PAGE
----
Claude Monet’s ‘Water Lilies’ is beloved around the world, a radiant example of French Impressionism and the glory found in nature. But their path from the artist’s yard to museum walls was one paved with obstacles, perfectionism—and a lot of gardening.
— Read on mentalfloss.com/article/63929/15-things-you-might-not-know-about-monets-water-lilies
Written by Kristy Puchko via MentalFloss, I came across this yesterday & decided this was a great piece to insert in my inspiration related reblogs while I continue formatting my own images and new posts for my blog 😊
Monet, as is obvious from my recent painting sales, has long been one of my main inspirations, along with Renoir, Pissarro, Carot, and many of the other artists of that era. In my late teens and early 20s, it was Salvador Dali and his dripping clocks. I even did an homage to Picasso in my very early 30s I entitled Picassa, lol!
Kristy has quite a roll of arty “Things You Might Not Know…” on her MentalFloss about page, like, about Leonardo DaVinci’s Last Supper, about the movie “Elf” (one of mine & my son’s fav’s), about the movie “Love Actually” (one of mine & my wife’s fav’s), about Thornton Wilder’s “Our Town”, and about Dolly Parton! Generally all the arts, from theatre to music to books to movies to visual work, and more!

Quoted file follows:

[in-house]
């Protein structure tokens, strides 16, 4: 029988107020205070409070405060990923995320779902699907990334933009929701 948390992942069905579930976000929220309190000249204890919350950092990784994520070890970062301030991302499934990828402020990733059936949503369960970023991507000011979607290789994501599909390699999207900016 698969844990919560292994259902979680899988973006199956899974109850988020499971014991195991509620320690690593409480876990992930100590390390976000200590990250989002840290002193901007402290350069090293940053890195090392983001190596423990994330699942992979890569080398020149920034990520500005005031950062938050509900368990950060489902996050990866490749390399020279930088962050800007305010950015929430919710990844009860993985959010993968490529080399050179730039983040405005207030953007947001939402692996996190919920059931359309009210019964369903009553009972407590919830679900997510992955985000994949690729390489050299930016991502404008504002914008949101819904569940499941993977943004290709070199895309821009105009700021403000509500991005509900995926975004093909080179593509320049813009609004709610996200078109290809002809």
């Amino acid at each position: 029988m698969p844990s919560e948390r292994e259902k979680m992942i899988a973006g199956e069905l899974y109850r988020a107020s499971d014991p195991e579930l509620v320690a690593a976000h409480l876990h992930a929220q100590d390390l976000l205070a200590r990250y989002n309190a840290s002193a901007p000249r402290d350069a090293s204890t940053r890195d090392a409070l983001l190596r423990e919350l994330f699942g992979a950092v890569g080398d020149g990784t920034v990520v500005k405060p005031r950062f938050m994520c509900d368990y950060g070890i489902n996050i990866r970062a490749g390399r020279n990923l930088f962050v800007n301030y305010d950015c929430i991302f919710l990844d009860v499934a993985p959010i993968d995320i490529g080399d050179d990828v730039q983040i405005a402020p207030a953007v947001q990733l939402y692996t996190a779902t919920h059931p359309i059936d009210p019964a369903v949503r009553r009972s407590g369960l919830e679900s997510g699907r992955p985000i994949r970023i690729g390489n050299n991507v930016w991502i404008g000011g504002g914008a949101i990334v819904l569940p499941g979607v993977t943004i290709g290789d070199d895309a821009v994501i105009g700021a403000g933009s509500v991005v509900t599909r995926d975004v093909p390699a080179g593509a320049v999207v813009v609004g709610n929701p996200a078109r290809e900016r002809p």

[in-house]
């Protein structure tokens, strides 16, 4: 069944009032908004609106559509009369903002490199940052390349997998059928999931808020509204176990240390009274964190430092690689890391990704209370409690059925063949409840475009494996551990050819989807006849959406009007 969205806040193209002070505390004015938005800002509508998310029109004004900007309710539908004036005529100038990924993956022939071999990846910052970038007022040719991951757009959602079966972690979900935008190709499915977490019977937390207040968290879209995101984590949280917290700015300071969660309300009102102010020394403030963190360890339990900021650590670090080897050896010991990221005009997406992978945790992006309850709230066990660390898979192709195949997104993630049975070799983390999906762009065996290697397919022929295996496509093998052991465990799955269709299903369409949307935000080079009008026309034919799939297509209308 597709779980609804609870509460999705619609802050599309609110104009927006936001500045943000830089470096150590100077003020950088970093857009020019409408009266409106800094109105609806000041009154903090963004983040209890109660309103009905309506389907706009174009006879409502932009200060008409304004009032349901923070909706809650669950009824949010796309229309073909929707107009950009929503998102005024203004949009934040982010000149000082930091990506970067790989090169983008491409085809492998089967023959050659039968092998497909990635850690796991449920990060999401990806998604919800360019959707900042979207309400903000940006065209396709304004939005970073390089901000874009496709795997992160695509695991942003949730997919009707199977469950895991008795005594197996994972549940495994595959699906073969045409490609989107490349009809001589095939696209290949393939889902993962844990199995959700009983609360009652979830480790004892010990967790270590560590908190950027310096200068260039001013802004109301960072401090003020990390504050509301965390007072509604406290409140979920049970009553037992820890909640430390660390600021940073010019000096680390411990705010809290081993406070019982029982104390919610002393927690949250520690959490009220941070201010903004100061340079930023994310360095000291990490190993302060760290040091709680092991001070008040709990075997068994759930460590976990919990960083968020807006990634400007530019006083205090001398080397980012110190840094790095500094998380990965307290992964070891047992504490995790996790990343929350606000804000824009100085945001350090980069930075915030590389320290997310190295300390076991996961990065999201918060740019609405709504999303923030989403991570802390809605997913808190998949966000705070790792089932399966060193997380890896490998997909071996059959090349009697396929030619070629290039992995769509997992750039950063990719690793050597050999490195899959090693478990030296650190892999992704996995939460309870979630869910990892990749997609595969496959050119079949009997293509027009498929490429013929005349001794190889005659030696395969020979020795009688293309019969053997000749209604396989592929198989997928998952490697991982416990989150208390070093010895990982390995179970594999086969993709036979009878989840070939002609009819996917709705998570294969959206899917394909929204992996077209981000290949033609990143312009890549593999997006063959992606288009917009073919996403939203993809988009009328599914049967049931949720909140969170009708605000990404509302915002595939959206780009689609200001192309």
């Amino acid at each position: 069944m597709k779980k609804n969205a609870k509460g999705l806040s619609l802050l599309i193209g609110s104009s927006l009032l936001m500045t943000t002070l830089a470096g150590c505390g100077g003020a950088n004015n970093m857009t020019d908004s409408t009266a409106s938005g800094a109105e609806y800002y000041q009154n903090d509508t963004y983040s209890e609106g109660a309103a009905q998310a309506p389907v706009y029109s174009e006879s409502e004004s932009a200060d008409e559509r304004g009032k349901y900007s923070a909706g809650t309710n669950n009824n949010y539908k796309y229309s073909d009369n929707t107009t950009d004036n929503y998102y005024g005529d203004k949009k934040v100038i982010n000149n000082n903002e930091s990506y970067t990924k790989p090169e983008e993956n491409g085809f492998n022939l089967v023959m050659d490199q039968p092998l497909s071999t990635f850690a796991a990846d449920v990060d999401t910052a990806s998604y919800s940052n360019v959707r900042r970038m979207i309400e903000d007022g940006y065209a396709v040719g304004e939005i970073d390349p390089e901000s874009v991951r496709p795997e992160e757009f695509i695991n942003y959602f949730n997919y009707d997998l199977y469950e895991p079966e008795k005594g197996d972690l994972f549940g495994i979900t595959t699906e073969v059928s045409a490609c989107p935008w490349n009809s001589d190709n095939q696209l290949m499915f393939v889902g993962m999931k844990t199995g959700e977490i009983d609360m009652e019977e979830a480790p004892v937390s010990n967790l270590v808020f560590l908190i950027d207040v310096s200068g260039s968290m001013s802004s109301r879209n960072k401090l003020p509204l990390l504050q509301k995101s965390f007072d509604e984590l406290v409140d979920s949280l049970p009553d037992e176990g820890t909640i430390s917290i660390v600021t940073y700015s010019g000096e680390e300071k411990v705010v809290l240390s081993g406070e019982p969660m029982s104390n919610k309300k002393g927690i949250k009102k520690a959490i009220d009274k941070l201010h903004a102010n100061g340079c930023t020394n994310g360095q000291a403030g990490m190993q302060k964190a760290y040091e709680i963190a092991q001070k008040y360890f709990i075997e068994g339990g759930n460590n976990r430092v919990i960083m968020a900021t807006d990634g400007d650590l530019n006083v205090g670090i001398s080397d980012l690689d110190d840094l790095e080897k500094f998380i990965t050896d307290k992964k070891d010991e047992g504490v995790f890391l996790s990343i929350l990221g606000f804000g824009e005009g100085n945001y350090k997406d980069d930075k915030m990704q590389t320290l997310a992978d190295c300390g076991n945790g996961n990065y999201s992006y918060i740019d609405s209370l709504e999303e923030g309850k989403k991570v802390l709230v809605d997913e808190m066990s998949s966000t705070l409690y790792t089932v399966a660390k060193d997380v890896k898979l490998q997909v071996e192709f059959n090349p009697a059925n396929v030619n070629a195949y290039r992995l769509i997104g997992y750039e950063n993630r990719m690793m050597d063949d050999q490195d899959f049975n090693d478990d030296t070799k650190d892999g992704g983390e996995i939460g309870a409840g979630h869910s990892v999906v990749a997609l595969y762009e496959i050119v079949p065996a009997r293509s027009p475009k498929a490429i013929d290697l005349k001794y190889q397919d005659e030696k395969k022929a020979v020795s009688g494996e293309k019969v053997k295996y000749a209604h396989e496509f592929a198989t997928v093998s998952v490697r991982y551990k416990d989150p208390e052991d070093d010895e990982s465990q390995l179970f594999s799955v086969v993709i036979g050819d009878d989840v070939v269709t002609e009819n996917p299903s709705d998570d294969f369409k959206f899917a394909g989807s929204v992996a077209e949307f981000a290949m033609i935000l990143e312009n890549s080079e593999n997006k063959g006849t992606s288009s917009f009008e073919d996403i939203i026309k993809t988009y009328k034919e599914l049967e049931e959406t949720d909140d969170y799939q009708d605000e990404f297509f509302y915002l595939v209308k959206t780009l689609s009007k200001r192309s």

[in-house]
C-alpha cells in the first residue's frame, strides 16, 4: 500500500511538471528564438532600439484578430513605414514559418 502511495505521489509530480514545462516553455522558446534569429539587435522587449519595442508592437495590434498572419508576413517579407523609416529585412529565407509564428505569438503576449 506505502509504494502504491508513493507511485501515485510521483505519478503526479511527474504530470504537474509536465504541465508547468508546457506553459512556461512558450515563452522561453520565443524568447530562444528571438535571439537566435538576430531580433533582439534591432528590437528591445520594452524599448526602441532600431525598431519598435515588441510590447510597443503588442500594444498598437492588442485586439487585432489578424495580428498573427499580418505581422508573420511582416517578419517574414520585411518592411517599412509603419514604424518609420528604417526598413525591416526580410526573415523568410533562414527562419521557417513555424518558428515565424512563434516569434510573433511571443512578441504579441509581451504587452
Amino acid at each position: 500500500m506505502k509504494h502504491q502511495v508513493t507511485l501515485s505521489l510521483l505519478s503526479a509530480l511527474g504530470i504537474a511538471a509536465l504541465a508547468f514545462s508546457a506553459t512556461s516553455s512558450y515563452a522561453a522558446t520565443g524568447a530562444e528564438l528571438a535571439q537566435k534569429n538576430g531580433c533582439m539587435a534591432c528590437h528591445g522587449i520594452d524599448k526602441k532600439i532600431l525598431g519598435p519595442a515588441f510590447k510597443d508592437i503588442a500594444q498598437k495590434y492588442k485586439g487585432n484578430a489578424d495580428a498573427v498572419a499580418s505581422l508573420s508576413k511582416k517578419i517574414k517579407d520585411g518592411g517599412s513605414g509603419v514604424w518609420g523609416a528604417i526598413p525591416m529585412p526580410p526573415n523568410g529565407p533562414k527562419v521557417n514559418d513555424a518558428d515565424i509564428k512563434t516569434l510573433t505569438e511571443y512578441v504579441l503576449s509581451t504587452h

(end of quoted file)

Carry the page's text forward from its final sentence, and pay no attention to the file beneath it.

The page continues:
This post itself was interesting to me beyond just being about Monet. Though I knew quite a few things in the post already, there were several I wasn’t.
For instance, I’m fairly familiar with the opening rounds of the days and years of Impressionism and their impact then and to now on art and artists, and really all people, since we’re all influenced by all our senses, what we hear, what we do, how we move.
And I was kinda familiar with the ending years/decades of Monet’s life and work, but hadn’t thought through or had pointed out as clearly, the impact the huge water lilies he painted had on art, including now, after his initial falling-off-favor the first few decades after his death. But I’ll leave that for you to read and discover and decide if it surprises you a bit too 🙂
I think the only point I’d quibble with is #10: Monet becoming a perfectionist near the end of his life, having only let a few of his works be seen publicly, the rest destroyed. Seems I’d read he’d done that a few times over his lifetime, burned whole stacks of paintings he felt weren’t good enough. Though he evidently also kept some he “touched up” and “completed” as many as ten years after he’d set them aside – something I’m tempted to also emulate with a few pieces myself, lol!
Either way, a fascinating relatively short piece with lots of eye candy and mental, uh, floss? 😊
Thanks so much everyone!
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